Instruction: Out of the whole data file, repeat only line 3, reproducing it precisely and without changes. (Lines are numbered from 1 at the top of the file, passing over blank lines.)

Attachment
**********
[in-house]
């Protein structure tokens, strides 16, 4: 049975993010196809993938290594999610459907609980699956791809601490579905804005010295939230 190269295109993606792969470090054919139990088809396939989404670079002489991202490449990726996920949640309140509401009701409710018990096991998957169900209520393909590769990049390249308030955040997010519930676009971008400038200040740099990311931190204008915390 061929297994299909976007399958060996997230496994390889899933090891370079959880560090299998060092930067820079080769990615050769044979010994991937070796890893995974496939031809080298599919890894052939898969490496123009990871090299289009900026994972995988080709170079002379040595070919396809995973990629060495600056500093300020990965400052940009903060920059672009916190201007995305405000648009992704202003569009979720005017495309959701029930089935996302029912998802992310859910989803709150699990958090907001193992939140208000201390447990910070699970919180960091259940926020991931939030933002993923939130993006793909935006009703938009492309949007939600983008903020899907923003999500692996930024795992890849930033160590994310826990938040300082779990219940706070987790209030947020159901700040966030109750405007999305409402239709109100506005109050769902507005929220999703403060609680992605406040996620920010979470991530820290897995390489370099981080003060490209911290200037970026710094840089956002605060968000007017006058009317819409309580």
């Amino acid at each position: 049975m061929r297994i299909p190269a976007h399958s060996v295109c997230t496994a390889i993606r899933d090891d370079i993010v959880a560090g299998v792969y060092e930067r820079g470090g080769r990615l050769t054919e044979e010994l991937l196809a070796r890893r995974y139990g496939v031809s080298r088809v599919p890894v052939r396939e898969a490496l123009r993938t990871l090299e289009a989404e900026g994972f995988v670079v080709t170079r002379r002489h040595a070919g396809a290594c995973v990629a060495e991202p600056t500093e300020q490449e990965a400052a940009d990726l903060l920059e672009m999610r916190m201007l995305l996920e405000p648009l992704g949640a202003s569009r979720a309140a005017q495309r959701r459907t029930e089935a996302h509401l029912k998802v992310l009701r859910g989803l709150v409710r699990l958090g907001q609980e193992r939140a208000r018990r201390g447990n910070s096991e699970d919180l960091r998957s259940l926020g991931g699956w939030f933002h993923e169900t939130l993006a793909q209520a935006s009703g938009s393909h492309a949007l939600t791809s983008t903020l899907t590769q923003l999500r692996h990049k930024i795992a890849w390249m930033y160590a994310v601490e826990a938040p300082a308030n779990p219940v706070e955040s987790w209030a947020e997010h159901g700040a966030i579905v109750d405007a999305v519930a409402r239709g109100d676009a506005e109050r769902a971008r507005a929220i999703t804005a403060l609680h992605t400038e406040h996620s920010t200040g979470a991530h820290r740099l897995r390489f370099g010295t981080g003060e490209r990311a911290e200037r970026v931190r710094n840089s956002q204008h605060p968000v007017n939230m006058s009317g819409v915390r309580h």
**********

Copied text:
């Amino acid at each position: 049975m061929r297994i299909p190269a976007h399958s060996v295109c997230t496994a390889i993606r899933d090891d370079i993010v959880a560090g299998v792969y060092e930067r820079g470090g080769r990615l050769t054919e044979e010994l991937l196809a070796r890893r995974y139990g496939v031809s080298r088809v599919p890894v052939r396939e898969a490496l123009r993938t990871l090299e289009a989404e900026g994972f995988v670079v080709t170079r002379r002489h040595a070919g396809a290594c995973v990629a060495e991202p600056t500093e300020q490449e990965a400052a940009d990726l903060l920059e672009m999610r916190m201007l995305l996920e405000p648009l992704g949640a202003s569009r979720a309140a005017q495309r959701r459907t029930e089935a996302h509401l029912k998802v992310l009701r859910g989803l709150v409710r699990l958090g907001q609980e193992r939140a208000r018990r201390g447990n910070s096991e699970d919180l960091r998957s259940l926020g991931g699956w939030f933002h993923e169900t939130l993006a793909q209520a935006s009703g938009s393909h492309a949007l939600t791809s983008t903020l899907t590769q923003l999500r692996h990049k930024i795992a890849w390249m930033y160590a994310v601490e826990a938040p300082a308030n779990p219940v706070e955040s987790w209030a947020e997010h159901g700040a966030i579905v109750d405007a999305v519930a409402r239709g109100d676009a506005e109050r769902a971008r507005a929220i999703t804005a403060l609680h992605t400038e406040h996620s920010t200040g979470a991530h820290r740099l897995r390489f370099g010295t981080g003060e490209r990311a911290e200037r970026v931190r710094n840089s956002q204008h605060p968000v007017n939230m006058s009317g819409v915390r309580h």